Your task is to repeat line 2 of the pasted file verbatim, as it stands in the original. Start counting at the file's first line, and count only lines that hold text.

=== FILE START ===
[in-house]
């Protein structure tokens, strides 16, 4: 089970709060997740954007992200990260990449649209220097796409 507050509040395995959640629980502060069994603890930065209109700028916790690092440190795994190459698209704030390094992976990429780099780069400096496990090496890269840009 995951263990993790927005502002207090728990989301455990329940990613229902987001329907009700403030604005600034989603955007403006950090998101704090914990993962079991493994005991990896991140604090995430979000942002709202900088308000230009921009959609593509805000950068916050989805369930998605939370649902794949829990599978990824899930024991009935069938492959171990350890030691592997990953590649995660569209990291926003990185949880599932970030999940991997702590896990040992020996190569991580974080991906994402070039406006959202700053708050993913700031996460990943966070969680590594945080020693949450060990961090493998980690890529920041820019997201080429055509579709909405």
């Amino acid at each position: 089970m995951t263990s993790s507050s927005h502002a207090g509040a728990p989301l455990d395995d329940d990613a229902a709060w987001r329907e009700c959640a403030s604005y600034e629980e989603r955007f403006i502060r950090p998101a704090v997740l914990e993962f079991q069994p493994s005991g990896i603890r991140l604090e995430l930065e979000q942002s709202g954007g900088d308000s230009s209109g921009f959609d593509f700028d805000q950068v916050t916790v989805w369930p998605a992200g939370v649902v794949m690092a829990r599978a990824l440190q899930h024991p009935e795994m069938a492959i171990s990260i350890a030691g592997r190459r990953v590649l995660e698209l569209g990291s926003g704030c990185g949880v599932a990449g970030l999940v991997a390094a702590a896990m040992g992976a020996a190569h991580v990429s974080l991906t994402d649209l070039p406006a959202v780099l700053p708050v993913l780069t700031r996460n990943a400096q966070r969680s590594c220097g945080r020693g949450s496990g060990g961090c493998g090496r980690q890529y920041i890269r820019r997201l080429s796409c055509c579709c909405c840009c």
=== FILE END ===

């Protein structure tokens, strides 16, 4: 089970709060997740954007992200990260990449649209220097796409 507050509040395995959640629980502060069994603890930065209109700028916790690092440190795994190459698209704030390094992976990429780099780069400096496990090496890269840009 995951263990993790927005502002207090728990989301455990329940990613229902987001329907009700403030604005600034989603955007403006950090998101704090914990993962079991493994005991990896991140604090995430979000942002709202900088308000230009921009959609593509805000950068916050989805369930998605939370649902794949829990599978990824899930024991009935069938492959171990350890030691592997990953590649995660569209990291926003990185949880599932970030999940991997702590896990040992020996190569991580974080991906994402070039406006959202700053708050993913700031996460990943966070969680590594945080020693949450060990961090493998980690890529920041820019997201080429055509579709909405």